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Full-Text Articles in Law

Cyberattacks And The Covert Action Statute: Toward A Domestic Legal Framework For Offensive Cyberoperations, Aaron P. Brecher Dec 2012

Cyberattacks And The Covert Action Statute: Toward A Domestic Legal Framework For Offensive Cyberoperations, Aaron P. Brecher

Michigan Law Review

Cyberattacks are capable of penetrating and disabling vital national infrastructure, causing catastrophic economic harms, and approximating the effects of war, all from remote locations and without the use of conventional weapons. They can be nearly impossible to attribute definitively to their sources and require relatively few resources to launch. The United States is vulnerable to cyberattacks but also uniquely capable of carrying out cyberattacks of its own. To do so effectively, the United States requires a legal regime that is well suited to cyberattacks' unique attributes and that preserves executive discretion while inducing the executive branch to coordinate with Congress ...


Security Council Resolution 1887 And The Quest For Nuclear Disarmament, Usman Ahmed, Raghav Thapar Apr 2012

Security Council Resolution 1887 And The Quest For Nuclear Disarmament, Usman Ahmed, Raghav Thapar

Michigan Journal of International Law

Nuclear weapons pose an increased international threat to security in the modem era. Cheap transportation and the opening of national borders for trade have made it easy for nuclear materials to cross national boundaries. Informal networks have sprouted up, facilitating the proliferation and exchange of nuclear materials and the technology required to turn those materials into weapons. Advances in technology have made it easier to enrich uranium, instilling concerns of increased nuclear weapons proliferation. These changes in technology, the development of informal nuclear networks, and lax security in safeguarding weapons by states such as Russia and Pakistan have fueled global ...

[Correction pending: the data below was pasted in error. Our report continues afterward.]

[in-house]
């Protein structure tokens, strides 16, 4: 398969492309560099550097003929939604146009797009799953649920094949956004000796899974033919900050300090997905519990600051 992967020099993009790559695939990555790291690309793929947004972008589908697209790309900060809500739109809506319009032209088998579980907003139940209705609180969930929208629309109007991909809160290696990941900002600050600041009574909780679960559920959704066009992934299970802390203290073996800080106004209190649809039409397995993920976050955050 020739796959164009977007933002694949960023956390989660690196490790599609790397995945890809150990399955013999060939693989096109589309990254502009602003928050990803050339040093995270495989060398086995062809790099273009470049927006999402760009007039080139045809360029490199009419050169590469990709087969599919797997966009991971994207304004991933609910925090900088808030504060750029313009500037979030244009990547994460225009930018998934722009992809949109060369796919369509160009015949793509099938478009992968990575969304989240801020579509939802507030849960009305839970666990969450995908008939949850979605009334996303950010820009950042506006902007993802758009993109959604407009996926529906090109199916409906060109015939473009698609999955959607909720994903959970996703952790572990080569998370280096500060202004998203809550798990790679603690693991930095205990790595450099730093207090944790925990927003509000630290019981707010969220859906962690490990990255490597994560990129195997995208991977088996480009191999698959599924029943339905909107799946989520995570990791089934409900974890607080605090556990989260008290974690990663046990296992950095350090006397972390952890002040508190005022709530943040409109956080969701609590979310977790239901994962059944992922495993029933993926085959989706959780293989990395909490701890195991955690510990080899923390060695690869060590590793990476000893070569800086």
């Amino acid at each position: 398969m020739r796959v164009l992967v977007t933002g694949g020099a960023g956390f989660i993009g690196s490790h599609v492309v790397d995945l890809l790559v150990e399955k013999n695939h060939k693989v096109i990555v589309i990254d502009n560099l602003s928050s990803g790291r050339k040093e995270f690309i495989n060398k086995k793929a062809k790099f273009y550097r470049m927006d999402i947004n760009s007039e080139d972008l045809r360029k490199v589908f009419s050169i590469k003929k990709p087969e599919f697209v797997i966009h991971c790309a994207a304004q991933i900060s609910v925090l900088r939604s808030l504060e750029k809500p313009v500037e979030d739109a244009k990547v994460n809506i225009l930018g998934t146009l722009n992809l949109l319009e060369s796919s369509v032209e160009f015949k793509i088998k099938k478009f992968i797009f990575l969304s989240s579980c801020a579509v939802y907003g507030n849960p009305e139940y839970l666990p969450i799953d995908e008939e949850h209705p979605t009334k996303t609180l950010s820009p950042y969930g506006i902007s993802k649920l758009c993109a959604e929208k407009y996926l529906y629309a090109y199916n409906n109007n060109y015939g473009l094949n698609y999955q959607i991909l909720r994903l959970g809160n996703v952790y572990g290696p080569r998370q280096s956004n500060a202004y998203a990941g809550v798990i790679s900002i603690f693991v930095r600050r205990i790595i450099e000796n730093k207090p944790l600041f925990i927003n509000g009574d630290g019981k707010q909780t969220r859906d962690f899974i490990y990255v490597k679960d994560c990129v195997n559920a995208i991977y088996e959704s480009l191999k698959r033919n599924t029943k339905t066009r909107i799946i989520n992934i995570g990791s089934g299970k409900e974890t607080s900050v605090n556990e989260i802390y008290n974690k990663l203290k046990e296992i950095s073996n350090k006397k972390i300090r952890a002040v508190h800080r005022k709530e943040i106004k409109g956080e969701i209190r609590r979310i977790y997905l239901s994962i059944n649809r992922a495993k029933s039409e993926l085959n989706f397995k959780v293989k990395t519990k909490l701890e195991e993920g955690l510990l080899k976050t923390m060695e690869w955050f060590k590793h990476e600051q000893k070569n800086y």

No Cause Of Action: Video Surveillance In New York City, Olivia J. Greer Jan 2012

No Cause Of Action: Video Surveillance In New York City, Olivia J. Greer

Michigan Telecommunications & Technology Law Review

In 2010, New York City Police Commissioner Raymond Kelly announced a new network of video surveillance in the City. The new network would be able to prevent future terrorist attacks by identifying suspicious behavior before catastrophic events could take place. Kelly told reporters, "If we're looking for a person in a red jacket, we can call up all the red jackets filmed in the last 30 days," and "[w]e're beginning to use software that can identify suspicious objects or behaviors." Gothamist later made a witticism of Kelly's statement, remarking, "Note to terrorists: red jackets are not ...


Detention Debates, Deborah N. Pearlstein Jan 2012

Detention Debates, Deborah N. Pearlstein

Michigan Law Review

Since the United States began detaining people in efforts it has characterized, with greater and lesser accuracy, as part of global counterterrorism operations, U.S. detention programs have spawned more than 200 different lawsuits producing 6 Supreme Court decisions, 4 major pieces of legislation, at least 7 executive orders across 2 presidential administrations, more than 100 books, 231 law review articles (counting only those with the word "Guantanamo" in the title), dozens of reports by nongovernmental organizations, and countless news and analysis articles from media outlets in and out of the mainstream. For those in the academic and policy communities ...


A Functional Approach To Targeting And Detention, Monica Hakimi Jan 2012

A Functional Approach To Targeting And Detention, Monica Hakimi

Articles

The international law governing when states may target to kill or preventively detain nonstate actors is in disarray. This Article puts much of the blame on the method that international law uses to answer that question. The method establishes different standards in four regulatory domains: (1) law enforcement, (2) emergency, (3) armed conflict for civilians, and (4) armed conflict for combatants. Because the legal standards vary, so too may substantive outcomes; decisionmakers must select the correct domain before determining whether targeting or detention is lawful. This Article argues that the "domain method" is practically unworkable and theoretically dubious. Practically, the ...